Last year, the off-grid solar industry received a total investment of $746 million, a 63% growth year-on-year, according to a report from GOGLA, the global off-grid association representing companies working to provide stand-alone systems. Out of that amount, $395 million was in equity, $340 in debt and $11 million in grants. For the first time since 2016, the sector attracted more equity than debt. The assessment does not include mini grids. 

About 745 million people don’t have access to electricity worldwide, with 80% of them in sub-Saharan Africa, putting the world behind in meeting one of its key sustainable development goals of ensuring everyone has access to clean and affordable energy by 2030. 

The industry needs to see more “blended structures,” bringing in more cash from philanthropies and national development banks that can “put capital as a cushion to attract more private investment,” said Laura Fortes, senior project manager for access to finance at GOGLA.  

To reach the global 2030 energy access goal, 1.1 billion people need off-grid solar systems, about half of them new customers and the other half replacing old systems, according to a 2022 market report by GOGLA, the World Bank and other organizations. In this report, off-grid solar systems refer to a combination of solar lighting and home systems, but not mini grids.  

Another sign financing is picking up across the wider industry is a recent announcement from clean energy company Husk Power Systems that it plans to install 500 mini grids in Nigeria over the next five years after raising $103 million in equity and debt at the end of October.  

Investors include Shell Ventures, the United States International Development Finance Corporation, Sweden’s Development Finance Institution Swedfund and the Dutch development bank FMO. The International Finance Corporation (IFC) and the European Investment Bank (EIB) were among those providing the debt component.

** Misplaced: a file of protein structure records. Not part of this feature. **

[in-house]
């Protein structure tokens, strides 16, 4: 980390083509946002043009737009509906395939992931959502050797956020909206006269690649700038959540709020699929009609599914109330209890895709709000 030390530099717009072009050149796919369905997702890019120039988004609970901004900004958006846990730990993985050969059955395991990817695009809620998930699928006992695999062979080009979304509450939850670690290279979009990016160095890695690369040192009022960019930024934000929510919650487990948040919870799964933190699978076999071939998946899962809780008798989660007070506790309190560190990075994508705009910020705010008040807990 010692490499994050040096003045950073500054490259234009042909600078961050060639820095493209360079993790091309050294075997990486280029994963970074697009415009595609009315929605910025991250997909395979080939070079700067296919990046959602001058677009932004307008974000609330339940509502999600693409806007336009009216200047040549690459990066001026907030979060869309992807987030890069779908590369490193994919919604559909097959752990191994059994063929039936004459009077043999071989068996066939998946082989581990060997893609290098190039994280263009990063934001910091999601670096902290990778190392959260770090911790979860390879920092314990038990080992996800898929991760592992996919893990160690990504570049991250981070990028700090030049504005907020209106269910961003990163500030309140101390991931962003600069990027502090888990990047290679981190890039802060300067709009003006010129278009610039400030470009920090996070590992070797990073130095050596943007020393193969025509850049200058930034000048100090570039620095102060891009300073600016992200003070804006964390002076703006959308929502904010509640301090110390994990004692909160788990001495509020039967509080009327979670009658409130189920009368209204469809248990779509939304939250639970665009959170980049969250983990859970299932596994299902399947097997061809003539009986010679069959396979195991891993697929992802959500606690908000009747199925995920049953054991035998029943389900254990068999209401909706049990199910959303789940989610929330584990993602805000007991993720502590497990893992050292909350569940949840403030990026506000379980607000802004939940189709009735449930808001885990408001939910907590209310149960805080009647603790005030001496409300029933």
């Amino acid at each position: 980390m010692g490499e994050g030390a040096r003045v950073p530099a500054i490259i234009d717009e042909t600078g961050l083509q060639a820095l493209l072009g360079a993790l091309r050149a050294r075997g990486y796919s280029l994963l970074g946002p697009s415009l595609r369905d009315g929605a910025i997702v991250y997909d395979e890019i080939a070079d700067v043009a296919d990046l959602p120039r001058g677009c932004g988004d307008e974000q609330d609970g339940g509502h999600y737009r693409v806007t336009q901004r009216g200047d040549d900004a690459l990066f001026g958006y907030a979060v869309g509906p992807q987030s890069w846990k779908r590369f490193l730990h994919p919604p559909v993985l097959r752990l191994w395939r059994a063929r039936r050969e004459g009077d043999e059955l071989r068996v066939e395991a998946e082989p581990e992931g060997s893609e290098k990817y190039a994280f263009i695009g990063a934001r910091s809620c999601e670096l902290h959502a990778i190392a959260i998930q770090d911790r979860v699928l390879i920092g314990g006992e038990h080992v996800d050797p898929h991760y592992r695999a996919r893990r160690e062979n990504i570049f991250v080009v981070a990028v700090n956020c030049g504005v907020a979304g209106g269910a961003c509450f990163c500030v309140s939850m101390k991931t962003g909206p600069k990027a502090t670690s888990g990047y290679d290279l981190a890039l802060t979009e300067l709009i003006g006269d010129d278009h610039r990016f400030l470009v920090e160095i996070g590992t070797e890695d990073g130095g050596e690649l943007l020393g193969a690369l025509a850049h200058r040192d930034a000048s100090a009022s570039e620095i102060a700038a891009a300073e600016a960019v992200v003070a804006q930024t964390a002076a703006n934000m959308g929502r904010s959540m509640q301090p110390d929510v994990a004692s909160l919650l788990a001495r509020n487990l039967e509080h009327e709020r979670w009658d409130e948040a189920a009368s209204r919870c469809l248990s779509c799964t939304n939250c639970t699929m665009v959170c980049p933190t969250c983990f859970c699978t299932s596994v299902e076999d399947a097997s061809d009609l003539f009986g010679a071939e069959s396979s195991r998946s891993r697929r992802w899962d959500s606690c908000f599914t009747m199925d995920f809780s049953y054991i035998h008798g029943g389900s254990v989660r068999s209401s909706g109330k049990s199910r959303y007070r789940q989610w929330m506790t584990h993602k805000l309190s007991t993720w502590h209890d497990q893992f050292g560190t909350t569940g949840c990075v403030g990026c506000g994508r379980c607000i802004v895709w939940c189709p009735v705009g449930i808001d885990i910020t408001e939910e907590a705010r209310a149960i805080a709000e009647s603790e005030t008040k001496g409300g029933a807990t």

Nigeria is seeing an increase in solar mini grid projects, with private investors showing growing interest in the country. 

But it’s not happening fast enough. According to the World Bank, powering 380 million people in sub-Saharan Africa by 2030 will require the construction of more than 160,000 mini grids at a cost of $91 billion. At the current pace, only about 12,000 mini grids serving 46 million people will be built.  

“We’re still pulling teeth,” William Brent, chief market officer at Husk Power Systems, said recently in an interview, before the company’s financing round.  

What’s missing is more money to de-risk these kinds of solar solutions, especially from countries’ national development banks, Brent added. 

On top of installing the mini grids, Husk Power Systems also sells electric appliances. 

“We’ve come up with a business model that essentially not only addresses electricity supply in these communities, but also stimulates economic development,” he said. 

Mini grids also help displace diesel generators, firewood and kerosene lamps, making communities overall more resilient, said Sonia Dunlop, CEO of the Global Solar Council, a non-profit based in Washington D.C. representing the global solar industry. 

It’s absolutely transformational when electricity comes in a village through a solar mini grid,” she said. 

Solar mini grids “have the potential to empower rural communities, especially the youth and women,” Damilola Ogunbiyi, CEO of the international organization Sustainable Energy for All and a top UN official on energy access told Cipher via email.  

It is encouraging more money is flowing to the sector, Ogunbiyi said, “however, there is still a long way to go for the off-grid renewables sector to achieve its full potential.” 

Back at SunCulture, Boussard said he knows companies like his are just one piece of the wider electrification puzzle but emphasized the development and economic spillovers from something as simple as proper irrigation. 

“This is just the first step of the ladder, the goal is to allow [farmers] to grow further,” he said. “We would have failed if these guys were still using the same pump we sold them a few years ago. As soon as you started that engine of productivity, it shouldn’t stop.” 

Bill Spindle contributed reporting.